• Yakov

    Wow, 40% selectivity at Ross. How can this happen. Only a few years ago, it was 25% with rising application numbers and what has led to these significant changes? What is their yield? I just heard from internationals that the lack of ‘no-cosigner loan’ has hurt Ross and internationals avoid Ross. The stats would have been worse if Ross had come clean before application cycle rather than R2.

    The standard adcom reply to declining applicant number is: We have a deep pool of high quality. What a strategy reversal, 3 years ago Ross announced class size expansion to 500 with grand fanfare. Now it is class reduction. What is next, Early Decision a la CBS?

  • b-school guy

    It’s interesting if you look at yield – the number of applicants who received admission and accepted.












  • Andrew

    There were many comments about racial issues at Ross on P&Q.

  • JP

    If selectivity matters, people will choose Ohio State over Ross for their MBA. If there are 500 great applicants with 730 GMATS and 3.8 GPAs, Ross should take all of them. I doubt Ohio State, UCLA and some of those other “more selective” programs mentioned in your article are dealing with the kind of applicant pool Ross picks from.

  • GenericUsername

    I attended an interview weekend at Ross a few months ago. It was quite discouraging when Soojin announced during the greeting that the incoming applicant pool would have about 40-50 less seats open than the previous year. Sadly, I wasn’t accepted to the program and this article leaves me wondering if I would have at least gotten on the wait list if I applied the year before.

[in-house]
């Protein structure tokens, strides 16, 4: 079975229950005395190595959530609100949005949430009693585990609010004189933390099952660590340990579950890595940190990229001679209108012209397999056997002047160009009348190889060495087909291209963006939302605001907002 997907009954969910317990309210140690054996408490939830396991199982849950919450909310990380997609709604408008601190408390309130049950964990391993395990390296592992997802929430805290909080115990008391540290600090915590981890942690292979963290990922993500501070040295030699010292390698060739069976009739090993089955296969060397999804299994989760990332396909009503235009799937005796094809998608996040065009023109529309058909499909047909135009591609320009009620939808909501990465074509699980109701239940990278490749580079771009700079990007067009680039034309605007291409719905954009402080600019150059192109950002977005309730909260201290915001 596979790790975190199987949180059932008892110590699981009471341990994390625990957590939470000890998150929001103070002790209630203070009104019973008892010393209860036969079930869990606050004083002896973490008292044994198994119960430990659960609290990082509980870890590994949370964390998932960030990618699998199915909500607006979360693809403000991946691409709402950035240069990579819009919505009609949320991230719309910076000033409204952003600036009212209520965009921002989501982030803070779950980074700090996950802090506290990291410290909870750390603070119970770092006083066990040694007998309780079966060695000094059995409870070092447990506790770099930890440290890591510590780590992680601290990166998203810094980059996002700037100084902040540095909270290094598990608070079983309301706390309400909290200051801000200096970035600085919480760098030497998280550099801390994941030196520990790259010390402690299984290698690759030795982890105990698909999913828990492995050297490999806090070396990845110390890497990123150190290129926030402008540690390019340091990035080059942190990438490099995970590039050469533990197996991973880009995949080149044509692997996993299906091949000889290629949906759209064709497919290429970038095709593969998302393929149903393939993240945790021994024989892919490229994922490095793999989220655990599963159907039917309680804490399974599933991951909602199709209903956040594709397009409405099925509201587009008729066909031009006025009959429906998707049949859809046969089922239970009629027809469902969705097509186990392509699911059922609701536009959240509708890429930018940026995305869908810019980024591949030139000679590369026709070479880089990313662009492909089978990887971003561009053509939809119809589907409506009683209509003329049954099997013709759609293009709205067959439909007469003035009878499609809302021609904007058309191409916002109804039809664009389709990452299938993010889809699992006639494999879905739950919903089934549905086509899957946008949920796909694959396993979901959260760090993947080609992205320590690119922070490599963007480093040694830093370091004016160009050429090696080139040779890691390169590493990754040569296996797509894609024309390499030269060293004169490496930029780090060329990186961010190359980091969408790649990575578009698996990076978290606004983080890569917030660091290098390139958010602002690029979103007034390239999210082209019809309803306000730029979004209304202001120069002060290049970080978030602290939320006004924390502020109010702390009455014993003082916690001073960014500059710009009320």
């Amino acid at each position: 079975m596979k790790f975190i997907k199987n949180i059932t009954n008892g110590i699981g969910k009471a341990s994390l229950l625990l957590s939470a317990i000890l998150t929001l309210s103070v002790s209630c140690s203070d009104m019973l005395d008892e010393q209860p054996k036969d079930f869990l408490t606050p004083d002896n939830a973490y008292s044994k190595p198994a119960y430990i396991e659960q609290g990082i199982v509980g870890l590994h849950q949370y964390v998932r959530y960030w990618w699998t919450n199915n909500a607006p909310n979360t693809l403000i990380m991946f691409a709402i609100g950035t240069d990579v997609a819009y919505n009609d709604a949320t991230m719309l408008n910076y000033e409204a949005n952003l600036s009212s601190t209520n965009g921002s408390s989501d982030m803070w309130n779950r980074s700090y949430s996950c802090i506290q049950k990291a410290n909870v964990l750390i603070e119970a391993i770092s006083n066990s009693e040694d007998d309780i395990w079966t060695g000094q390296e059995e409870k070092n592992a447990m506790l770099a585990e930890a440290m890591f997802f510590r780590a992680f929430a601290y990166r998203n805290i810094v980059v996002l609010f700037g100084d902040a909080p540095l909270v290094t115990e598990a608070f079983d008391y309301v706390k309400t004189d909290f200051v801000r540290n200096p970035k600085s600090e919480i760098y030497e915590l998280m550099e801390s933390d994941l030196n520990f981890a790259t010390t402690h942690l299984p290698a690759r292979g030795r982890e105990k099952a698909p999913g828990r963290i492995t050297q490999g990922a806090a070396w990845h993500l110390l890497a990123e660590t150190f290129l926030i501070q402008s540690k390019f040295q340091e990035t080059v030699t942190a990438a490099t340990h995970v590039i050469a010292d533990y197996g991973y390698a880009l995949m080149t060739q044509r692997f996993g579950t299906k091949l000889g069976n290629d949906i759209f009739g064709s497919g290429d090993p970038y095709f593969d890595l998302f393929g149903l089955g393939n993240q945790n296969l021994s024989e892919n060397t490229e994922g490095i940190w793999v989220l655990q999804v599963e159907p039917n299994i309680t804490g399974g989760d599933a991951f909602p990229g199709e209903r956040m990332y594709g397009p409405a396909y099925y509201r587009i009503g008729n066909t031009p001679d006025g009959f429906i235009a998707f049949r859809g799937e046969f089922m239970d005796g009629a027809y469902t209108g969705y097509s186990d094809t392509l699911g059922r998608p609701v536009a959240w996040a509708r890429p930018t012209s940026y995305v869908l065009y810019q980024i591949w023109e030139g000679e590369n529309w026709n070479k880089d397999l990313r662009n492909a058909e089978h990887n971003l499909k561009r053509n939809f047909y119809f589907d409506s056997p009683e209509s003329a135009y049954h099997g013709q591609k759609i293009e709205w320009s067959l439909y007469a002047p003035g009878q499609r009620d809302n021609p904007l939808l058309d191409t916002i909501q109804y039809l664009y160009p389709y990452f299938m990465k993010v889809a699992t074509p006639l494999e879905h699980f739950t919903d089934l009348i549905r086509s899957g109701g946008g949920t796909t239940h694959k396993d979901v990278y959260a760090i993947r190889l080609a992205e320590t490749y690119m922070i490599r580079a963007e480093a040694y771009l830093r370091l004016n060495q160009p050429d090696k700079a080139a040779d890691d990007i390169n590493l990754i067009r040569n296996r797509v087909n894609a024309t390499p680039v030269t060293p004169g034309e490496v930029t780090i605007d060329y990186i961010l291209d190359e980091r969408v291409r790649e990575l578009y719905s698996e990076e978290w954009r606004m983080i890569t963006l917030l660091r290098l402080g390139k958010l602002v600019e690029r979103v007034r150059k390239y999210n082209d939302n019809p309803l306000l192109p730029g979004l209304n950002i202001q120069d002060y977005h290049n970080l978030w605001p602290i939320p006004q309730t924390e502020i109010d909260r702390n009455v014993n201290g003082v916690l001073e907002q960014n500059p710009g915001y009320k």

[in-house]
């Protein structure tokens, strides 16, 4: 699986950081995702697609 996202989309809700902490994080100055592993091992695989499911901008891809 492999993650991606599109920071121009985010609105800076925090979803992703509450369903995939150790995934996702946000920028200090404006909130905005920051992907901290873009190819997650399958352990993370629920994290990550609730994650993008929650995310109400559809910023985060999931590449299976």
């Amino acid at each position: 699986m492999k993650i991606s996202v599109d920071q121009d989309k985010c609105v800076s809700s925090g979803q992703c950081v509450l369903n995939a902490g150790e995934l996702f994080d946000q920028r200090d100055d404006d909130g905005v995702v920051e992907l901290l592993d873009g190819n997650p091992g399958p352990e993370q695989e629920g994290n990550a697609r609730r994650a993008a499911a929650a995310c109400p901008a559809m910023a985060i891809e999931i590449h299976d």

• RossMBA2014

    Wholeheartedly agree. GBR sold me on Ross last year

  • @Ross

    If you attend Ross’ admitted student weekend (GBR), I assure you that you will not select any other school

  • Looking@Ross

    So the question I have is, as you mention, with what appears to be a deep applicant pool (high admission rate and consistent applicant pool profile) wouldn’t this indicate there there is a strong demand for the school among highly qualified applicants? Could be that there are less “lower tier applicants” applying to the school. Ross is among the larger class sizes as well, which could factor into this. Stats which would be interesting to see are Total Number of Applications (y-o-y comparison), Total Yield (y-o-y comparison), and if it was available the profile of the Applicant Pool at large as it compares to some of the other programs.

    As a potential Rosser, this does concern me somewhat, however, the consistent GMAT and GPA’s helps. From the students I have met, as well as the on-campus recruiting and employment reports, I do not believe the composition of the student body at Ross is being “watered down”.

  • theKomodo

    Wow! That’s a really high acceptance rate for Ross. I wonder whether the sudden discontinuation of the international loan program in the middle of 2012 application season was the sole reason for the lower selectivity.